Of course turnout is a big problem for local democracy in the UK. At around 40% (when there is not a general election at the same time) it is significantly lower than national elections and also lower than in other European countries. It doesn't help the legitimacy of local government when less than half of those eligible to vote chose to do so.
But what is the alternative?
Well, voting could be compulsory for all local citizens, fines or even short prison sentences could follow for failure to comply. It's an idea as ancient as the Greeks and such schemes operate today in countries such as Australia. Is it really so difficult to embrace? Citizens have a duty to pay tax, to serve on juries, so why not vote?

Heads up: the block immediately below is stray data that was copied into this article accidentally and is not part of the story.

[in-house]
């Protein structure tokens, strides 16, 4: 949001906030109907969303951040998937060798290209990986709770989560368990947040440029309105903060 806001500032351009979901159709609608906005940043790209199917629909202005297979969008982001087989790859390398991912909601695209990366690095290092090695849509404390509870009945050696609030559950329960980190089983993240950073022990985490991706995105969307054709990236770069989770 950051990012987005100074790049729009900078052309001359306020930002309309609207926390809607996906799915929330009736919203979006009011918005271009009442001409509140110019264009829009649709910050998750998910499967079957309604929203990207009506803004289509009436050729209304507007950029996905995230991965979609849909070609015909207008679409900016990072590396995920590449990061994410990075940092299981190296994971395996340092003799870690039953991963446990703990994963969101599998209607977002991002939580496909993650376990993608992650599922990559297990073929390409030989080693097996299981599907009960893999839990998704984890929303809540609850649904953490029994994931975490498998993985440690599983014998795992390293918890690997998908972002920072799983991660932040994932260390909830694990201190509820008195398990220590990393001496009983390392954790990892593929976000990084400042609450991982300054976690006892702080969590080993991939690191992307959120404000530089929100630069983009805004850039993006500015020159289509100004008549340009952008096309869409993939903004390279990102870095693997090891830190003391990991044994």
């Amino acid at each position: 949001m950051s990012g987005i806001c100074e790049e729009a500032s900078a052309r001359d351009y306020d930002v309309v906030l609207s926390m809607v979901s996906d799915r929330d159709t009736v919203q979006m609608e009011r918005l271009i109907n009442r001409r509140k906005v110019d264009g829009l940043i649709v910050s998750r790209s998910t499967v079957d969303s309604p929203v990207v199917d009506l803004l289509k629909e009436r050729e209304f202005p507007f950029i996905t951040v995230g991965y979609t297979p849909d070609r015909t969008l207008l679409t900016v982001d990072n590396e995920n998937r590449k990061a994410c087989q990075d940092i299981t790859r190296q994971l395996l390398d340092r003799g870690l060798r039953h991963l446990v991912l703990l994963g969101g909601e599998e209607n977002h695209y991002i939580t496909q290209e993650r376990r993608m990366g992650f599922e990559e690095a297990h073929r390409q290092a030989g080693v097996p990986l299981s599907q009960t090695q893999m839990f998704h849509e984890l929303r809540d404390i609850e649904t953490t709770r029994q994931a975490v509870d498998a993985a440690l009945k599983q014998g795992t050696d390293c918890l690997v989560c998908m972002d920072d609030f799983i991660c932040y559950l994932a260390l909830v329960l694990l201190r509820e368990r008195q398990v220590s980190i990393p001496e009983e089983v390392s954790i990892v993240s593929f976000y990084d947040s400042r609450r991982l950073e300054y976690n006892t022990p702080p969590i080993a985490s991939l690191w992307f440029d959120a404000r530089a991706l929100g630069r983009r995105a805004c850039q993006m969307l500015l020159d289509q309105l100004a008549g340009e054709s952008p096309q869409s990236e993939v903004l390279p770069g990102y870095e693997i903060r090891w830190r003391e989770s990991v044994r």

There are many ways in which concerns could be dealt with. So, for example, you could add an 'abstain' option to the ballot, give people the option to vote 'none of the above' or even provide a blank space for people to add in their own preference.
One idea I like is to pay people to vote. A surcharge could be placed on the Council Tax to fund a £10 'reward' for every voter. It would (more or less) act like a deposit scheme for Council Tax payers and redistribute a little wealth for those who are not.
One important benefit of compulsory voting is that it would improve the functioning of local politics. Parties would need to revisit their electoral strategies and ensure that their policies appealed to all voters - not just those might be expected to vote voluntarily. Hence politics should be more inclusive and promote a fairer society.
update: another article here but I haven't read it yet...